Why Boston Celtics' Rajon Rondo Is the Most Uniquely Gifted Player in the NBA
Rajon Rondo has already distinguished himself among his generation's point guards, but he remains overlooked year after year on account of the fact that he's never been much of a lights-out scorer.
He averaged just under 12 points a game this season, giving fans with a short attention span yet another excuse to overlook the brilliance taking place in the Boston Celtics' backcourt. After three incredibly well-rounded games in Boston's first-round series against the Atlanta Hawks, some of those fans may finally be taking notice.
Rondo is averaging 19 points, 13 assists, seven rebounds and 3.7 steals in those three games, looking a bit like a 6'1" version of LeBron James.
As impressive as his all-around production may be, how he earns it is what distinguishes Rondo from so many other top-shelf point guards.
For a pass-first point, Rondo's as good as just about anyone at getting his own offense when he absolutely needs to. He's still not the purest of shooters, but at his best he's got a lethal mid-range game.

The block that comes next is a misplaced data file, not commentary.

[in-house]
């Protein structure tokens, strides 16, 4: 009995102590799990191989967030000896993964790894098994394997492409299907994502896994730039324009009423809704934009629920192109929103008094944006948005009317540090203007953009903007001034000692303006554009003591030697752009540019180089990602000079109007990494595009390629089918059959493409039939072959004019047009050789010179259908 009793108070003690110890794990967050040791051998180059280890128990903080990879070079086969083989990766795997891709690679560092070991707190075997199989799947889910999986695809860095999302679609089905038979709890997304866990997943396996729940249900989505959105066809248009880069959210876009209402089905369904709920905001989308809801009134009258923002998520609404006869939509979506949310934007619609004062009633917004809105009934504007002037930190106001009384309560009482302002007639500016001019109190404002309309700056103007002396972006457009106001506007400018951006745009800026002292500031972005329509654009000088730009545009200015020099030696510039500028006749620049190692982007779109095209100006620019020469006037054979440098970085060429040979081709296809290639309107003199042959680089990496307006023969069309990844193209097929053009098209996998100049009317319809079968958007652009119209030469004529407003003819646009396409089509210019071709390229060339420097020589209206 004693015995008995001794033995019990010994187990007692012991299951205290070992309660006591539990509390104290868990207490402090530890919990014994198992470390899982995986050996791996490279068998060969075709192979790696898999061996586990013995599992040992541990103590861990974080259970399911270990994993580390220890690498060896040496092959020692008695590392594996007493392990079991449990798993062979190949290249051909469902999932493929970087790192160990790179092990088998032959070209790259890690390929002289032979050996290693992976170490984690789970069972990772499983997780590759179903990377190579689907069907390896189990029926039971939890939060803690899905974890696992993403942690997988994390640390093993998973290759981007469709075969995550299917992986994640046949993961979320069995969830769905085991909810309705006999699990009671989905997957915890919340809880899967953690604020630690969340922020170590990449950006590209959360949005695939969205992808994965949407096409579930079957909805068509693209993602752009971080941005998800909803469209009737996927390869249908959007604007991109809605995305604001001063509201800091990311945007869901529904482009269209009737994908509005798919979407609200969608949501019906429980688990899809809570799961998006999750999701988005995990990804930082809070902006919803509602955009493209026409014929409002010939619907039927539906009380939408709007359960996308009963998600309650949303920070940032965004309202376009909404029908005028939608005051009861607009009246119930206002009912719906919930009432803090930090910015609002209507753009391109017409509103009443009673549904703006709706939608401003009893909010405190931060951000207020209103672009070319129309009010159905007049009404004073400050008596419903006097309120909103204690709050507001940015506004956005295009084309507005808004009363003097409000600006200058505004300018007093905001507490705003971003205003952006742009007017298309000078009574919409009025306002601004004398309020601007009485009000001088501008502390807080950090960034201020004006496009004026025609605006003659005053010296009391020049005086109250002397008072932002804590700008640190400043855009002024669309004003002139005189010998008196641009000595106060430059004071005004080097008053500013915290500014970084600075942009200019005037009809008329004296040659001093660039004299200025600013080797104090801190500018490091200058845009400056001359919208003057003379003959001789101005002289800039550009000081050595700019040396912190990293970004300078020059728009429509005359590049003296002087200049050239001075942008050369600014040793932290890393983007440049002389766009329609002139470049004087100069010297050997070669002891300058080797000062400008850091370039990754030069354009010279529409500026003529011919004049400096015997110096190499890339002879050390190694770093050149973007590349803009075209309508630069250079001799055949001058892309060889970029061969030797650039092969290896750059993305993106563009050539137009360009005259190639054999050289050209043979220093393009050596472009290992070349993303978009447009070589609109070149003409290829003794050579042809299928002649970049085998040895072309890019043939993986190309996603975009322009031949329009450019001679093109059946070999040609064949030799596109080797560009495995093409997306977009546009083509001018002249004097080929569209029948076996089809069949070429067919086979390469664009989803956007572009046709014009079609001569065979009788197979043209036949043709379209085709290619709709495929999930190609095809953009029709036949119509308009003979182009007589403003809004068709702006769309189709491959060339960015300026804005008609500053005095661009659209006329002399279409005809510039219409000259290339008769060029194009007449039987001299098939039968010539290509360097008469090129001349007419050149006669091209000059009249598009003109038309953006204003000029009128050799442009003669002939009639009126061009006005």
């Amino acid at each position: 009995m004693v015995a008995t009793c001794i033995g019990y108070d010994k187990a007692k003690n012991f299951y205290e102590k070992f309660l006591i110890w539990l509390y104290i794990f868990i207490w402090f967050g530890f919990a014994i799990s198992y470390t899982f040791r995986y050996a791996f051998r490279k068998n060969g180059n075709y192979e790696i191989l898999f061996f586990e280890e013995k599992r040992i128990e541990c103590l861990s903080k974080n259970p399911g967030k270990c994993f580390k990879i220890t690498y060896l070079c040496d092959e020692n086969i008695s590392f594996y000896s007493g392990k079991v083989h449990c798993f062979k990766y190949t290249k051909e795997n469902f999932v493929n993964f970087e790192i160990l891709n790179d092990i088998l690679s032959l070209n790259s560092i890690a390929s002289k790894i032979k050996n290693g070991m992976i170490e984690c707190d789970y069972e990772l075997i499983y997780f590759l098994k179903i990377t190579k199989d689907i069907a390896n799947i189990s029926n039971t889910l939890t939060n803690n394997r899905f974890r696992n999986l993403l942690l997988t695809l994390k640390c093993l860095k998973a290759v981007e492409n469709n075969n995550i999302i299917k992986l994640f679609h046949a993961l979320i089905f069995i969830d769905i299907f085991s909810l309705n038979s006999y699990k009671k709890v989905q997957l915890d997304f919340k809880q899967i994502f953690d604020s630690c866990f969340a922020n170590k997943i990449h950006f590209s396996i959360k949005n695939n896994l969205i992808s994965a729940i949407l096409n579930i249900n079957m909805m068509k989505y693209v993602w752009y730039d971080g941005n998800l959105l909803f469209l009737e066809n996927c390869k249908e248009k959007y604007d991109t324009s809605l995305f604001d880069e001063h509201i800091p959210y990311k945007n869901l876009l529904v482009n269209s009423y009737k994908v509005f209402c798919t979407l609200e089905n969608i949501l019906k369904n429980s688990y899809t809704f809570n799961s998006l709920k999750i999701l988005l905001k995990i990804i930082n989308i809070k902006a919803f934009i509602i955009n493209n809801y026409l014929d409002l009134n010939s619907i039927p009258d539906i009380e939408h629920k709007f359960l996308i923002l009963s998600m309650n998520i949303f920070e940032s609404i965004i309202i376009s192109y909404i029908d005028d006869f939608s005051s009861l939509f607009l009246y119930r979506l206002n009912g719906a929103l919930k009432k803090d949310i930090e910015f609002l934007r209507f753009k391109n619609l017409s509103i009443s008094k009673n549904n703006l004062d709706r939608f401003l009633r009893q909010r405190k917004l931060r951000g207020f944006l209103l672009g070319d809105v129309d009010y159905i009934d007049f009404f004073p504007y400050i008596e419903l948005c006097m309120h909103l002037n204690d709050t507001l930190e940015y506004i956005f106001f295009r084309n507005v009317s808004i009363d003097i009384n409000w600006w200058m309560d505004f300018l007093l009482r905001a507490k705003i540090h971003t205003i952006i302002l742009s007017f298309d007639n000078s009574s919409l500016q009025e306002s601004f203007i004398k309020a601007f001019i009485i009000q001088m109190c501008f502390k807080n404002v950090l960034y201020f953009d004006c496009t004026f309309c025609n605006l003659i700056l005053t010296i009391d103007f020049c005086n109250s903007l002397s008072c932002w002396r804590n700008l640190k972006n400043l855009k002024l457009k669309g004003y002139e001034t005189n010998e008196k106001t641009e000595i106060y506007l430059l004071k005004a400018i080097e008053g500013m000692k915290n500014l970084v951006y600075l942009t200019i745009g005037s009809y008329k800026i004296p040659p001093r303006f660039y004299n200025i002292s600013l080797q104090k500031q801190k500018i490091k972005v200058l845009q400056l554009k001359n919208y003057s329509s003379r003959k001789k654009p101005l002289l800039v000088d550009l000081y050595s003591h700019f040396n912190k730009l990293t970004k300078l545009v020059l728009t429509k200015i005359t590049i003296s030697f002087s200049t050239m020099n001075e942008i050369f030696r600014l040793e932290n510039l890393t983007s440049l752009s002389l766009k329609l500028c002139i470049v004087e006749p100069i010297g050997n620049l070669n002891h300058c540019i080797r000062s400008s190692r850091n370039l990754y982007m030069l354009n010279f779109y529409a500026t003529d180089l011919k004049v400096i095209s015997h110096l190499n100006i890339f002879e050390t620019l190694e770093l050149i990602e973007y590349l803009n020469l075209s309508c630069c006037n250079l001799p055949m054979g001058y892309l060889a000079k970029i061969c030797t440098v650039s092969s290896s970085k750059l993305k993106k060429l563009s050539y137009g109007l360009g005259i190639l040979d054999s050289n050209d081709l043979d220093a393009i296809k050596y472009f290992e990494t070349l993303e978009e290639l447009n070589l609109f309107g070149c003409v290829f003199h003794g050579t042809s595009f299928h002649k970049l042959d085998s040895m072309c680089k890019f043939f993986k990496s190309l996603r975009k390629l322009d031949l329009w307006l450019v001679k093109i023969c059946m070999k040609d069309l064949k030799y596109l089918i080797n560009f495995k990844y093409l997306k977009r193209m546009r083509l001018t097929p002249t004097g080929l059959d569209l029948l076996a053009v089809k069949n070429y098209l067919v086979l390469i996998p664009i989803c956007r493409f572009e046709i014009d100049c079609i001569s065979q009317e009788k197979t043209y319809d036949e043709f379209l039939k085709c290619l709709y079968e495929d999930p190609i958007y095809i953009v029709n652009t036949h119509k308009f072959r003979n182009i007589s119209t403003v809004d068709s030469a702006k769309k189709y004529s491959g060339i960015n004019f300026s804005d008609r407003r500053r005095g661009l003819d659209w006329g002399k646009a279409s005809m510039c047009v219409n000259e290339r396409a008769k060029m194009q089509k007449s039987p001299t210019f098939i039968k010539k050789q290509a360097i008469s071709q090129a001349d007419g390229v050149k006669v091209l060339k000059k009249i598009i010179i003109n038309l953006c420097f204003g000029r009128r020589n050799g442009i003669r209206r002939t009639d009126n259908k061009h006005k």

His ability to change speeds makes him a tough guard in half-court sets and uptempo paces alike. The 49 percent he's shooting against the Hawks says less about his jump shot and more about his ability to free himself up for open shots.
Of course, talent alone doesn't guarantee sound shot selection. It also requires a guy to make the right decisions, which is probably even harder for someone as skilled as Rondo.
In the mold of other great distributors like Steve Nash and Chris Paul, Rondo's first priority is putting his teammates in a position to succeed—a task easier said that done at the highest levels.
For Rondo, it means hitting Ray Allen at just the right time and in just the right place after he comes off a screen. It also means penetrating and finding Garnett in the high post, and keeping an eye out for Pierce's pull-up three on the fast break.
Yes, it helps that Rondo is surrounded by players who are exceptional in their own rights, but this symbiosis goes both ways. Boston's young floor general has extended the primes of Garnett and Allen by reducing the extent to which they must create their own shots.
Rondo further differentiates himself from his peers thanks to an aggressive presence on the glass and tenacious on-ball defense. Even on his best days, Nash didn't give you that.
While his perimeter game has shown flashes of improvement, it remains a weakness in an otherwise complete skill set. But similarly disposed guards like Jason Kidd improved their long-range games over time, and there's no reason Rondo can't do the same.
Even if he doesn't, he remains one of the game's most dynamic young stars and the primary catalyst for Boston's enduring success. There may be point guards that are as good as Rondo, but none that are just like him.
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